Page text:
"If you want a track team to win the high jump, you find one person who can jump seven feet, not several people who can jump six feet."
—FREDERICK TERMAN, Stanford University Dean and Professor of Engineering
Fred Terman is probably best known as the "Father of Silicon Valley.'' He encouraged Bill Hewlett and Dave Packard, the Varian brothers, and hundreds of others to start businesses near Stanford University. Starting in the 1930s, alarmed at the paucity of job opportunities in the area, he helped his students start companies, set up the Stanford Industrial Park, and generally was responsible for the establishment of the world's largest high-tech center. He was very good at identifying and nurturing technical talent, and he understood how critical it is in any undertaking.
A lack of technical skills or access to appropriate staff is a large source of project risk for complex, technical projects. Risk management on these projects requires careful assessment of needed skills and commitment of capable staff.
Much of the content of this chapter falls into the "Project Human Resource Management,'' "Project Procurement Management,'' and "Project Cost Management'' segments of the PMBOK Guide. In particular, the principal project resource risk ideas covered in this chapter include:
Resource risks represent less than one-third of the records in the PERIL database. There are three categories of resource risk: people, outsourcing, and money. People risks arise within the project team. Outsourcing risks result from the use of people and services outside the project team to perform critical project work. The third category, money, is something of an anomaly in the data, as very few of the problems reported were primarily about funding. Money is, however, a key factor in many of the people and outsourcing problems, and the effect of insufficient funding on projects has substantial impact on a project in many other ways. The summary shows:
CUMULATIVE IMPACT (WEEKS)
AVERAGE IMPACT (WEEKS)
The root causes of people and outsourcing risk are further characterized by type, and a Pareto chart of overall impact by type of risk is summarized in Figure 5-1. Although risks related to internal staffing dominate the resource risk data, the single most damaging factor is delay associated with outsourced work.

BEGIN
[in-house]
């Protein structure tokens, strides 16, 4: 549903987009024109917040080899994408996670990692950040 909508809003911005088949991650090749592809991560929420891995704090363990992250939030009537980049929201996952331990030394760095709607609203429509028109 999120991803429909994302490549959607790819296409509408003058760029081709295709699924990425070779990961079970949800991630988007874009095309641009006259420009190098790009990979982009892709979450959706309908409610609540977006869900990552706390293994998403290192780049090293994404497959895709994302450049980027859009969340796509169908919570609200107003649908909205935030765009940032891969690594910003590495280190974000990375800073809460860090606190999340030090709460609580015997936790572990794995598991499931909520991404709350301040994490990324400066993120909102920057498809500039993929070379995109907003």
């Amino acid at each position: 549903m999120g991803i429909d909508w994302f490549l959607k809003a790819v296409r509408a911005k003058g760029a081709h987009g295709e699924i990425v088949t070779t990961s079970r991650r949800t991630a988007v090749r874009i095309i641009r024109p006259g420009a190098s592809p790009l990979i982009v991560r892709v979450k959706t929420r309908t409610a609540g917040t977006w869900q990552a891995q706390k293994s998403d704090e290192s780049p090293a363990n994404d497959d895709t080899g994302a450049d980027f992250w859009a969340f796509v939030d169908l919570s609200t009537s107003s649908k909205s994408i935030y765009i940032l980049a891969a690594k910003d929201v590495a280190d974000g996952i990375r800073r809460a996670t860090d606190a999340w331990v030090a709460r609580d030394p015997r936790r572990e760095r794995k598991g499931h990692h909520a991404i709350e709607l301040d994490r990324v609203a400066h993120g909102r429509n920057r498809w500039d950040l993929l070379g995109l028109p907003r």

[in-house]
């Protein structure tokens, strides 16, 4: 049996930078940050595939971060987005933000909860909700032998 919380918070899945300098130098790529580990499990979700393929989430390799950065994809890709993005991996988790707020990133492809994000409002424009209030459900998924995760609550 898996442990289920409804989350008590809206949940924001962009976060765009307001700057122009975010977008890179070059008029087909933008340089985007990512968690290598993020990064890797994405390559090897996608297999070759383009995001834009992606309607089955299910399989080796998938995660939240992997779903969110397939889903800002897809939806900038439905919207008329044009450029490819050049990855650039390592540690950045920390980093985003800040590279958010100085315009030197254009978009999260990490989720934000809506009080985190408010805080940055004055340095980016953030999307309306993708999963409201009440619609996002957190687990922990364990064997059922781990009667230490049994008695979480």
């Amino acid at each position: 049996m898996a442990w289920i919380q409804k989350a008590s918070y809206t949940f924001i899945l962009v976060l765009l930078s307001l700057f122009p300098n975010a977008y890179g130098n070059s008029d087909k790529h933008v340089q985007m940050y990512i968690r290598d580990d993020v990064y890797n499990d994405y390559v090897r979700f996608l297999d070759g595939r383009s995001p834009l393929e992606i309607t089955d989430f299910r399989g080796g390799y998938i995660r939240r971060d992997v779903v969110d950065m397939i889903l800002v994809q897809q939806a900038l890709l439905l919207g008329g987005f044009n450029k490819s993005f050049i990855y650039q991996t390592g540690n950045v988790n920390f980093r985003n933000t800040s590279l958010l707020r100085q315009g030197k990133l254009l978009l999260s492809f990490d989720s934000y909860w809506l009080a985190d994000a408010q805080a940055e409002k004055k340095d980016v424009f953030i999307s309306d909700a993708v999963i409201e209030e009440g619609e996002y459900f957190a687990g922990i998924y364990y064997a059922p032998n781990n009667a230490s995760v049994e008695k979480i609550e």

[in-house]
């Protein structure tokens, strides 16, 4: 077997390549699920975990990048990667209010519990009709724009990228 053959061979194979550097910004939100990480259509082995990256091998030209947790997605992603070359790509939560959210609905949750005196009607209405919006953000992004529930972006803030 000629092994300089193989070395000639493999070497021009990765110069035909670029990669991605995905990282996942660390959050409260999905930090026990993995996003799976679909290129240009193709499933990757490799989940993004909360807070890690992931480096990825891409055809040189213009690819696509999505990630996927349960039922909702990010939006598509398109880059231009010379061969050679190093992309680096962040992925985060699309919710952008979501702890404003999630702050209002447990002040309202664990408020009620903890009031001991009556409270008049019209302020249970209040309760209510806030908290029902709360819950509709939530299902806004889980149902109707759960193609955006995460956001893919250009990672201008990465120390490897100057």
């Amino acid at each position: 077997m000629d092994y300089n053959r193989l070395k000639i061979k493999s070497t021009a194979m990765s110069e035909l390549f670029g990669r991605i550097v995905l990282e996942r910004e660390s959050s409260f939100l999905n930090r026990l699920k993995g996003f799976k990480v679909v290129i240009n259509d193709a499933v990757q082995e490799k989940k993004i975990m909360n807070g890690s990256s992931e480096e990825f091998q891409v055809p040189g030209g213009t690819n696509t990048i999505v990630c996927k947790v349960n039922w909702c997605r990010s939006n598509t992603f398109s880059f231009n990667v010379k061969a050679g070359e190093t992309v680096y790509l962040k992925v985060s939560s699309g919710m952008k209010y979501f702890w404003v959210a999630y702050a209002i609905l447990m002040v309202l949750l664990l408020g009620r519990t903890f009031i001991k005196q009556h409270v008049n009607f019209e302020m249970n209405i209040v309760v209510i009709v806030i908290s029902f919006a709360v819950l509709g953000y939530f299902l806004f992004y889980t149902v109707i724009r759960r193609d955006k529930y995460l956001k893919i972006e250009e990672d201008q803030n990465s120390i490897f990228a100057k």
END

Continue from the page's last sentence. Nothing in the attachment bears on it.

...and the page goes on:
Figure 5-1: Resource risks in the PERIL database.
Risks related to people represent the most numerous resource risks, accounting for more than two-thirds of the incidents. Availability of people was the primary issue, with four subcategories:
There were a few risks associated with conflict among staff members and some related to motivation.
Losing people midproject, permanently or temporarily, was the most common people risk, with permanent loss leading to an average slip of more than five weeks and temporary loss causing a typical slip of just over two weeks. The reasons for permanent staff loss included resignations, reassignments to other work or different projects, and staffing cutbacks. Discovering these risks in advance is difficult, but good record-keeping and trend analysis are useful in setting realistic project expectations. The total impact due to permanent staff loss dominated the people risks. Although its overall impact was lower, temporary loss of project staff was the most common people-related risk. The most frequently reported reason for short-term staff loss was a customer problem (a "hot site'') related to the deliverable from an earlier project. Other reasons for short-term staff loss included illness, earthquakes, travel nightmares, and organizational reorganization.
There were also a number of projects that missed the deadline at the end because required staff was not available at the beginning. There were a number of root causes for staff joining the project late, but the most common was a situation described by one project leader as the "rolling sledgehammer.'' Whenever a prior project is late, some, perhaps even all, of the staff for the new project is still busy working to complete it. As a consequence, the next project gets a ragged start, with key people beginning their contributions to the new project only after they break free of the older one. Even when these people do become available, there can be additional delay. Staff members coming from a late project are often exhausted from the bulge of work and long hours typical of a project that runs beyond its deadline. The "rolling sledgehammer'' creates a cycle that self-perpetuates and is very difficult to break. Each late project causes the projects that follow to be late.